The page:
April 2021 CRVAW Newsletter

Director’s Note:

In January of this year, the journal, Violence Against Women, celebrated its 27th anniversary. During this time, the Journal has enjoyed significant success and gained prestige. Today, in the wake of what may be measured as its most successful year, and in light of the fact that the journal’s editor is the Center’s own Judi Conway Patton Endowed Chair, it seems fitting that the CRVAW PERSONNEL SPOTLIGHT this month features, Dr. Claire Renzetti. In this issue, a profile of the journal’s founding editor provides insight into the history of Violence Against Women and the research published in the journal over the past quarter century.

Diane Follingstad, Ph.D.
Director, Center for Research on Violence Against Women
Endowed Chair and Professor of Clinical and Forensic Psychology


Dr. Renzetti is an internationally known and honored sociologist/criminologist who, in addition to serving as the Editor of Violence Against Women , engages in an amazing number of roles.   She currently serves as the Chair of the Department of Sociology at the University of Kentucky, conducts an active research program on gender and crime issues, is the editor for a book series while writing books herself, and is sought out as a keynote speaker and workshop organizer. Dr. Renzetti has also been lauded for her lifetime contributions to the field of Sociology and, more specifically, research on violence against women, by organizations that are authorities in her field, receiving such awards as the Saltzman Award for Contributions to Practice, given by the Women and Crime Division of the American Society of Criminology, and the Lee Founders Award given by the Society for the Study of Social Problems, in recognition of her significant lifetime achievements in research, teaching, and service. All the while, Dr. Renzetti has a reputation as being an exemplary mentor to all levels of students and professions, and was recognized in 2016 for this selfless giving of her time when she received the Peterson-Krivo Mentoring Award.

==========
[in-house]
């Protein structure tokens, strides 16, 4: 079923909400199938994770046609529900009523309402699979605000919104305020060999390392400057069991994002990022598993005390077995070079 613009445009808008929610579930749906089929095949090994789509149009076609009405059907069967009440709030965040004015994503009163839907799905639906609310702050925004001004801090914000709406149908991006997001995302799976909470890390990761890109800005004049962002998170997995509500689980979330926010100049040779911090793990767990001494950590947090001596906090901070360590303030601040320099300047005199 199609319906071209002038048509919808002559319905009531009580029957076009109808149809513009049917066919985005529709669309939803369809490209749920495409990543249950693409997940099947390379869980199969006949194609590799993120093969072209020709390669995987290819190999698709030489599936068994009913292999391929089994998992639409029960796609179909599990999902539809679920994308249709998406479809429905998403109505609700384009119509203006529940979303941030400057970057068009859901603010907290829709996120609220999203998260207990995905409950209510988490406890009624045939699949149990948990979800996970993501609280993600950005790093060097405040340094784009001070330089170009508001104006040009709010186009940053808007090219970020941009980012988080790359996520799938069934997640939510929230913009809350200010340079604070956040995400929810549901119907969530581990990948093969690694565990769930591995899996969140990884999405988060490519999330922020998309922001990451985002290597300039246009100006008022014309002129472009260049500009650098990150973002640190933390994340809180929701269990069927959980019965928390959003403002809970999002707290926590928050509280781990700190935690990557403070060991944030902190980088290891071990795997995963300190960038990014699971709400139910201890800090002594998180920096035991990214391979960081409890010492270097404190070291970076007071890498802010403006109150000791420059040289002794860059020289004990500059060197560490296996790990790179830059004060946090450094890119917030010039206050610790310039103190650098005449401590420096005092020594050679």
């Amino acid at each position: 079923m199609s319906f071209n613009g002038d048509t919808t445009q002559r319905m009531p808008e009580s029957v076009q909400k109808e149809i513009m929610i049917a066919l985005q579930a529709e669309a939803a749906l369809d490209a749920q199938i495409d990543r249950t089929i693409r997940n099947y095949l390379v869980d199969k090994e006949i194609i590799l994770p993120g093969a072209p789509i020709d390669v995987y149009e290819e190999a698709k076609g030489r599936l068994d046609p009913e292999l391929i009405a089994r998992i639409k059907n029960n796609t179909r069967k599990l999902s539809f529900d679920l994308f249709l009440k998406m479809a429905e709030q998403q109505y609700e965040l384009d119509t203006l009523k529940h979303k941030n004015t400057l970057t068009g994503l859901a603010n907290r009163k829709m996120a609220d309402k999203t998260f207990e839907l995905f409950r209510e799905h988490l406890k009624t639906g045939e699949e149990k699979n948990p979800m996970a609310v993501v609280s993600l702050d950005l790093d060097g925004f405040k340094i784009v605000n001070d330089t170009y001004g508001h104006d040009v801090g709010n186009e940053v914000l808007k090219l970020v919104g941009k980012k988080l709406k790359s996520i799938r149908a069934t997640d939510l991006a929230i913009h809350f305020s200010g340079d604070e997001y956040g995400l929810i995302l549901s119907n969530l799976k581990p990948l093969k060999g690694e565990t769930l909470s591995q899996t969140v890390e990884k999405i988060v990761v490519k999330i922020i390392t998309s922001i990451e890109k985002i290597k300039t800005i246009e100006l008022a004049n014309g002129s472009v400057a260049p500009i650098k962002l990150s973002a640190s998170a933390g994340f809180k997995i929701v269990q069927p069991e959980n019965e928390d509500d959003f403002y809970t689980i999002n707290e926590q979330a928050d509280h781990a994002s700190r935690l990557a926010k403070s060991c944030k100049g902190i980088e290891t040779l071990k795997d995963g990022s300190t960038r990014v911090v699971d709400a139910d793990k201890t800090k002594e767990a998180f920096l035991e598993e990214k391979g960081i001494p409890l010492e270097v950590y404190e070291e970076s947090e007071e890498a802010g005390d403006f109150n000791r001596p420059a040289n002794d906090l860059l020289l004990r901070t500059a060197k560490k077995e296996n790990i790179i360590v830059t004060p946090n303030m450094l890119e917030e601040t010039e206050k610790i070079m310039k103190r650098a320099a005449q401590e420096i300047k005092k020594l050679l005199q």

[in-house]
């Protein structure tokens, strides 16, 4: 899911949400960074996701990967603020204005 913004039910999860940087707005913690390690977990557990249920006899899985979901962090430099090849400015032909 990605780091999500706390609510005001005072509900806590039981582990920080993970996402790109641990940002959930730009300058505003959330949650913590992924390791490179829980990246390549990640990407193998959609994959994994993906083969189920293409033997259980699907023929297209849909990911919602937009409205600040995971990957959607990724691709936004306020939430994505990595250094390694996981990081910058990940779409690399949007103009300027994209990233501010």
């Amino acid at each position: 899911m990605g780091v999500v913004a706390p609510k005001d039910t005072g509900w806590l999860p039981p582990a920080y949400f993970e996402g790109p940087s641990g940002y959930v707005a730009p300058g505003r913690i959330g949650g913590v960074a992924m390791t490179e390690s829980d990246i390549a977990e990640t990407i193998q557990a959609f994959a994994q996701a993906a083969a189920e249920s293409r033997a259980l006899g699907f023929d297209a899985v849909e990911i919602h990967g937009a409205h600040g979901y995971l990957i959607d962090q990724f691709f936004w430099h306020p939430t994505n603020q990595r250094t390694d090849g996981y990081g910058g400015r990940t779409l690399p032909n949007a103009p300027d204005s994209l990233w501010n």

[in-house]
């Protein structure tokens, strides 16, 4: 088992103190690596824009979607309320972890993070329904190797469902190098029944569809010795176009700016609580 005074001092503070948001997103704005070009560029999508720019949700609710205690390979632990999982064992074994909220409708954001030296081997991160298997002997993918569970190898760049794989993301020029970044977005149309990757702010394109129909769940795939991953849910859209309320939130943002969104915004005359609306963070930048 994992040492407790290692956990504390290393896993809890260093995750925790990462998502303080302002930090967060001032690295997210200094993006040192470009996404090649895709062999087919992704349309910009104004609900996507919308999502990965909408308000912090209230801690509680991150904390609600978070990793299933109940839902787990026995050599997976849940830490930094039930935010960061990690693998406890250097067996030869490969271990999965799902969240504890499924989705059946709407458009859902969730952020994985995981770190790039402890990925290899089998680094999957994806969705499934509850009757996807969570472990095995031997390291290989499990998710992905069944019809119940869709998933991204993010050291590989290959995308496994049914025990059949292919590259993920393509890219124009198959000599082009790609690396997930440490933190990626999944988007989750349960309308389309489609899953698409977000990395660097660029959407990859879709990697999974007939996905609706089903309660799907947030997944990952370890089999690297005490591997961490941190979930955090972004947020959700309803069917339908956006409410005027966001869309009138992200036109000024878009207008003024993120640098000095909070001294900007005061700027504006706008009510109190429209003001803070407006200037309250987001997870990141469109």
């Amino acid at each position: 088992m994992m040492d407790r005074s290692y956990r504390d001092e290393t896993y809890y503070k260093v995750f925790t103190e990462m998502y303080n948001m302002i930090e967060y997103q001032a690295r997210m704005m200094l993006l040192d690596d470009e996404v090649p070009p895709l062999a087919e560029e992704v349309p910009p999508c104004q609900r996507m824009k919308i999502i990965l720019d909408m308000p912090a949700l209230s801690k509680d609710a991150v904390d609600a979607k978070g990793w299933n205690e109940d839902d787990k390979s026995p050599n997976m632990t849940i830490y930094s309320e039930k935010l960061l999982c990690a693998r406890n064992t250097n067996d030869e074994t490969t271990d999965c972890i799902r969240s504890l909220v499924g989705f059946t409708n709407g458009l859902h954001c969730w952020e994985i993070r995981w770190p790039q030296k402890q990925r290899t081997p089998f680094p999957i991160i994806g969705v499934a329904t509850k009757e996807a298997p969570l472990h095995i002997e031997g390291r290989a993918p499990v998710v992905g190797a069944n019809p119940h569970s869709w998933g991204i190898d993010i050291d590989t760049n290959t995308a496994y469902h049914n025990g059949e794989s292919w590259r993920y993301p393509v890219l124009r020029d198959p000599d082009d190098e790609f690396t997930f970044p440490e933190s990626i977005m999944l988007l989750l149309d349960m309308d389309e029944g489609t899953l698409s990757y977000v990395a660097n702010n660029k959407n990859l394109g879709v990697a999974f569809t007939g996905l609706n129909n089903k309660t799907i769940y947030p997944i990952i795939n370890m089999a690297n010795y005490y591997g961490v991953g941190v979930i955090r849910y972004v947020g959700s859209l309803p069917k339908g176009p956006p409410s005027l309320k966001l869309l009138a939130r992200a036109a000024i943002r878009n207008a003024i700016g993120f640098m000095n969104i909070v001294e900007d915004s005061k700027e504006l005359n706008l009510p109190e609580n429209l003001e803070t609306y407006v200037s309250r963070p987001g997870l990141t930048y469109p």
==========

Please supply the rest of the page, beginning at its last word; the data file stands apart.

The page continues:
"I've never known anyone who is more giving with her time and mentorship and willingness to give to others in the field," Dr. Diane Follingstad says of her colleague. “She will jump in to help with any task needed at the Center and her willingness to lead and guide boosts morale anywhere she contributes.  You could not ask for a better colleague.” 

Dr. Renzetti has always been an innovator.  Dr. Renzetti’s studies on victimization and perpetration began in the 1970s when rape crisis centers were relatively new and she was studying how the counselors in those centers were being trained; this was the subject of her Master’s thesis. In the 1990s, she conducted the first national study of intimate partner violence in lesbian relationships.  Throughout her career, her research has often focused on the violent victimization experiences of socially and economically marginalized groups of women.

“…in order to fully understand a project you need to study groups that are understudied or that maybe don’t have a common experience because one size doesn’t fit all,” says Renzetti.

Her philosophy of focusing on the understudied also translates into service.  In an interview with the University of Kentucky , Renzetti emphasized the unique opportunities for researchers in her field that imply an obligation to engage in substantive research translation to serve the populations being studied. Research products such as publications, books, and public policy changes have the ability to directly change lives and alleviate suffering.

“Ultimately, I want to produce knowledge that’s usable to people in their everyday lives and improve their quality of life,” says Renzetti.

Recently, her research focuses on domestic sex trafficking, services for trafficking victims, and the evaluation of trainings for law enforcement and health care professionals to assist them in identifying sex trafficking victims. She also examines the effects of religiosity and religious self-regulation on intimate partner violence perpetration and victimization, and she and Dr. Follingstad are multiple PIs on a federally funded evaluation of the therapeutic horticulture program for residents of
Greenhouse 17, a Lexington, Kentucky shelter for battered women.

The establishment of the Violence Against Women Journal